They say it's going to rain today. Finally. For the first time since Thanksgiving Day almost two months ago. And so I decided to get my little bit of necessary gardening done first, before writing.
Some real gardening - pruning and moving some roses, taking some pelargonium cuttings and putting the parent pelargoniums in the open ground. The cuttings are insurance: I still don't really believe in the concept of overwintering pelargoniums outside. I've got some cheat gardening to do too: potting up the primroses and daffs I bought at the garden centre.
Anyway, when my hands were nipping, covered with cold mud, I suddenly found myself saying what I always used to find myself saying, gardening in winter in Galloway. "Oh, I am stone thumbs, feet of glass", a line from one of my favourite poems: "Pruning in Frost" by Alice Oswald from The Thing in the Gap-stone Stile. (OUP,1996).
A wave of pure happiness broke over me. Here - let me slosh some of it over you:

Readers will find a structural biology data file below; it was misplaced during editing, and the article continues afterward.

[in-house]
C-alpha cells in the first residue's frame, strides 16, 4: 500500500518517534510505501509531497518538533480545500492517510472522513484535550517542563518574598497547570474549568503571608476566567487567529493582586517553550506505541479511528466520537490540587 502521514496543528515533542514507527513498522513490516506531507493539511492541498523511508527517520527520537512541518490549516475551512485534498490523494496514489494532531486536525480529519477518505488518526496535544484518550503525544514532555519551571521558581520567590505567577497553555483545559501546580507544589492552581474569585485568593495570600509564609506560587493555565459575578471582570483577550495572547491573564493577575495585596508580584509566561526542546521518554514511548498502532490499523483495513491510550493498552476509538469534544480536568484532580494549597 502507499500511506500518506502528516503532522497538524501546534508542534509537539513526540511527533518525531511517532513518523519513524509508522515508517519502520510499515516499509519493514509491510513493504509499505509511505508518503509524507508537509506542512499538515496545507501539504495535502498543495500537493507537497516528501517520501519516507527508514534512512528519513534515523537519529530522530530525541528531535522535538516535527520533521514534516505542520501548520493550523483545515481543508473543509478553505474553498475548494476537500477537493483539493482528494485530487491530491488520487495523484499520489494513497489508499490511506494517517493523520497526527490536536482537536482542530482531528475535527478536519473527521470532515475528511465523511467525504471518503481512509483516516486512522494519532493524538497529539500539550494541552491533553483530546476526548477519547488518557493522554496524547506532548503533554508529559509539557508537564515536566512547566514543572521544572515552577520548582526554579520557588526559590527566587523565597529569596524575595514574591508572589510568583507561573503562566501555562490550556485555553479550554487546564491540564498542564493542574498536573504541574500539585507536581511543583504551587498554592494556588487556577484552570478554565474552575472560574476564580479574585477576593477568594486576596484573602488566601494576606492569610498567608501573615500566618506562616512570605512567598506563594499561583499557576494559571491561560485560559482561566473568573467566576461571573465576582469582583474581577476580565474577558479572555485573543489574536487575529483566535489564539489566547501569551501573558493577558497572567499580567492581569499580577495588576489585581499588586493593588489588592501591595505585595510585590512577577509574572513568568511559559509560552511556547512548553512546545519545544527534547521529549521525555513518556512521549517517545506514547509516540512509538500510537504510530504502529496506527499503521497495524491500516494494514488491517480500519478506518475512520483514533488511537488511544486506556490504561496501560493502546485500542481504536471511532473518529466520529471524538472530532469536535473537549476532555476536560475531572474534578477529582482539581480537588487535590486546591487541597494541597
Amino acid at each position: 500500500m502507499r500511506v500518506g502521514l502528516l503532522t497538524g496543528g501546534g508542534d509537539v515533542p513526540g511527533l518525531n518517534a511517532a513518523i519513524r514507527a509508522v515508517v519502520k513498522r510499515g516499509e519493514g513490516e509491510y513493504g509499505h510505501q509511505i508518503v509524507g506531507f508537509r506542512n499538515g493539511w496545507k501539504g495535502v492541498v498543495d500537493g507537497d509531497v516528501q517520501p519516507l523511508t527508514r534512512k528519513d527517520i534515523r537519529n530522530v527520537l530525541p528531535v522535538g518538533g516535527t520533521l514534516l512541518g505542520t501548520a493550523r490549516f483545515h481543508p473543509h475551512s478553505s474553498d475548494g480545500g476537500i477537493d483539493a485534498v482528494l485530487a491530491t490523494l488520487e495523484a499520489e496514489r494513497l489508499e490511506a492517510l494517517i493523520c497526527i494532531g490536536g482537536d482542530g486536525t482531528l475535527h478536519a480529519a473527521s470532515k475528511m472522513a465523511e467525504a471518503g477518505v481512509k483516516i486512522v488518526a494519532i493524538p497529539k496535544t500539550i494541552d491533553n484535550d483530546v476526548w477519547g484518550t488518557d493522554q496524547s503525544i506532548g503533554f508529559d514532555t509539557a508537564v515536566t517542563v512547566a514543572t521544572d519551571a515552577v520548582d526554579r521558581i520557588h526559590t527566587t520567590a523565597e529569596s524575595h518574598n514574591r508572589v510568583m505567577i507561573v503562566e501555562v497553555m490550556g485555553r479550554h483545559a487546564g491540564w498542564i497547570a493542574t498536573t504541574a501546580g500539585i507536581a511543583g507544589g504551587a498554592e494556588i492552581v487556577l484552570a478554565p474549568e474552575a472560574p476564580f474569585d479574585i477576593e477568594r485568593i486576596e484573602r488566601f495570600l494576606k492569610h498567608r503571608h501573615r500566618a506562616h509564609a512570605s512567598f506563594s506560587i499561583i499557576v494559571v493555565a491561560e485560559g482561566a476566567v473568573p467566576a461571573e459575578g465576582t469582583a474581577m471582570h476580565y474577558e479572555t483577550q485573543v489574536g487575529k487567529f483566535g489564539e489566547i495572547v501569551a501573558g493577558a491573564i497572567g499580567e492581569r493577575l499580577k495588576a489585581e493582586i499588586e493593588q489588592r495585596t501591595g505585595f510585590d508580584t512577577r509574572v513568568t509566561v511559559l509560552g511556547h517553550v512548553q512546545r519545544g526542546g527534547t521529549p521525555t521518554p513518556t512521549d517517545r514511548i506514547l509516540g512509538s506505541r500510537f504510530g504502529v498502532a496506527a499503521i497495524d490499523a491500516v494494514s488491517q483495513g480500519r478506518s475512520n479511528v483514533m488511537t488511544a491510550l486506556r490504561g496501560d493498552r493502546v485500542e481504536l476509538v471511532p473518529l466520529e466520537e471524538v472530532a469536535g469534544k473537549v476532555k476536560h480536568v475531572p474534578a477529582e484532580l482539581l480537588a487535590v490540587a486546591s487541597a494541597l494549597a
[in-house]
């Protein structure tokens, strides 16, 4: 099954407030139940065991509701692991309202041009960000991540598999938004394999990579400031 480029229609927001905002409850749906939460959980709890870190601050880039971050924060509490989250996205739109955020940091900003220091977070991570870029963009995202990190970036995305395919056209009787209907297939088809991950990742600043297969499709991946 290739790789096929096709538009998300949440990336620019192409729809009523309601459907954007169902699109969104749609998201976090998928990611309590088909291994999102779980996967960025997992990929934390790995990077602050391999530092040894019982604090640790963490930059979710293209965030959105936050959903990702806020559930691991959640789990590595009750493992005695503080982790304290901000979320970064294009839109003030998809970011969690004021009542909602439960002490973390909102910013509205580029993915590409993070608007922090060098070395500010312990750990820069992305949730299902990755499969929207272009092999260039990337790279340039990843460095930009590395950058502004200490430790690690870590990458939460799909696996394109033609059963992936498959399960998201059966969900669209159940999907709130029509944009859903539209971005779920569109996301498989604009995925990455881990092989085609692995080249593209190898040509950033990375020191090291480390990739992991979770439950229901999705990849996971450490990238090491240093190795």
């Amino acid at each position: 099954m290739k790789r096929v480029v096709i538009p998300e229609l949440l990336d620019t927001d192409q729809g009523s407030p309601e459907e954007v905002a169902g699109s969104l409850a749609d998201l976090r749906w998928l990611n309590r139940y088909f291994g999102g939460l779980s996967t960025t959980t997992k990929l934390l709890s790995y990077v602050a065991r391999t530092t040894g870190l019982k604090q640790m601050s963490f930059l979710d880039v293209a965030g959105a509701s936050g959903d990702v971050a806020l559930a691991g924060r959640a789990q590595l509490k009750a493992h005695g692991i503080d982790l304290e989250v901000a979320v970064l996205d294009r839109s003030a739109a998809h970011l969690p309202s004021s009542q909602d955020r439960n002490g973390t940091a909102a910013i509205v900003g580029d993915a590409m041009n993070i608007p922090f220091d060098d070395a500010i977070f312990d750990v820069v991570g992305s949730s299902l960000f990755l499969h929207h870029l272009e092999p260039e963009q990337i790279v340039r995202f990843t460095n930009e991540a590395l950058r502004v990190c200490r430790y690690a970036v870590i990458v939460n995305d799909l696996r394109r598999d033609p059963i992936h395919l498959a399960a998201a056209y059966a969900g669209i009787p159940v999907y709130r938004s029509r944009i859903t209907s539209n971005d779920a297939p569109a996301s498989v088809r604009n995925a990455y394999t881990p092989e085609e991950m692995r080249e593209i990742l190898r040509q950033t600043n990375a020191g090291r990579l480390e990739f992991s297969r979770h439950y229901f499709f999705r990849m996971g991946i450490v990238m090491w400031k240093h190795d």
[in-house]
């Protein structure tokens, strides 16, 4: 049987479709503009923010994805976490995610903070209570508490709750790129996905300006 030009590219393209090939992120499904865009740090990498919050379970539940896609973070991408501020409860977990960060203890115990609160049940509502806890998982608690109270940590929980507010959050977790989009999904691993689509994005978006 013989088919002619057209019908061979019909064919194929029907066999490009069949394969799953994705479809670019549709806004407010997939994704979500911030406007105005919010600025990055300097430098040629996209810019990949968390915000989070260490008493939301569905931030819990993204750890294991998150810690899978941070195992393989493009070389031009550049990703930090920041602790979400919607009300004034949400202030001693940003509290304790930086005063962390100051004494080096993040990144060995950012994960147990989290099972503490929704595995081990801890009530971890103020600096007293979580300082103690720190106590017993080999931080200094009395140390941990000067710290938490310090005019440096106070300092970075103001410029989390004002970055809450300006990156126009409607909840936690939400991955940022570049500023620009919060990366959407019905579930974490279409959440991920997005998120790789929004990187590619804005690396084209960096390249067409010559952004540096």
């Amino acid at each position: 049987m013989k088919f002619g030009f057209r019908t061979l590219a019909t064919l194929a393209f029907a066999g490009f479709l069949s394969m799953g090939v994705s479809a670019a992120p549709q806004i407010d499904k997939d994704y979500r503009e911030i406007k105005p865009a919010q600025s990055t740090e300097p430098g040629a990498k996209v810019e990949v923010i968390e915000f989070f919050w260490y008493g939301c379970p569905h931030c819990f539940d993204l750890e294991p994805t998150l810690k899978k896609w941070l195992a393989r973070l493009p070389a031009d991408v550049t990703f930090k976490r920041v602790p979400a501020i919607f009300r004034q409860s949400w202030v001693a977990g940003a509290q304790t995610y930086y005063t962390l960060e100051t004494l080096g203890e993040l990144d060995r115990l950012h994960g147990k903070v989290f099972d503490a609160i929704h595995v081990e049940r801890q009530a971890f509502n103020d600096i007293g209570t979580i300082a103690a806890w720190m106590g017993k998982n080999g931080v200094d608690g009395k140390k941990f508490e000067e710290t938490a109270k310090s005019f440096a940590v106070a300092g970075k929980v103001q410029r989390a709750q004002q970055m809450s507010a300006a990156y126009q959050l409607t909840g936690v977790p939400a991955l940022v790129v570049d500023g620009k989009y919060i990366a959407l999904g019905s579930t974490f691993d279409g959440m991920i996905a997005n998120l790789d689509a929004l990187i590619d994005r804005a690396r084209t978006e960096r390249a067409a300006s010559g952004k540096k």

Pruning in Frost
Last night, without a sound,
a ghost of a world lay down on a world,
trees like dreamwrecks
coralled with increments of frost.
and wound and wound
the clock-spring cobwebs.
All life's ribbon frozen mid-fling.
Oh I am
feet of glass.
Work knocks in me the winter's nail.
I can imagine
Pain, turned heron,
could fly off in a creak of wings.
And I'd be staring, like one of those
cold-holy and granite kings
getting carved into this effigy of orchard.
And the reasons the roses are moving? The flower bed where I planted them last spring is making way for a fruit orchard. Maybe one day next winter, I'll have trees like dreamwrecks, coralled with increments of frost. But for now . . .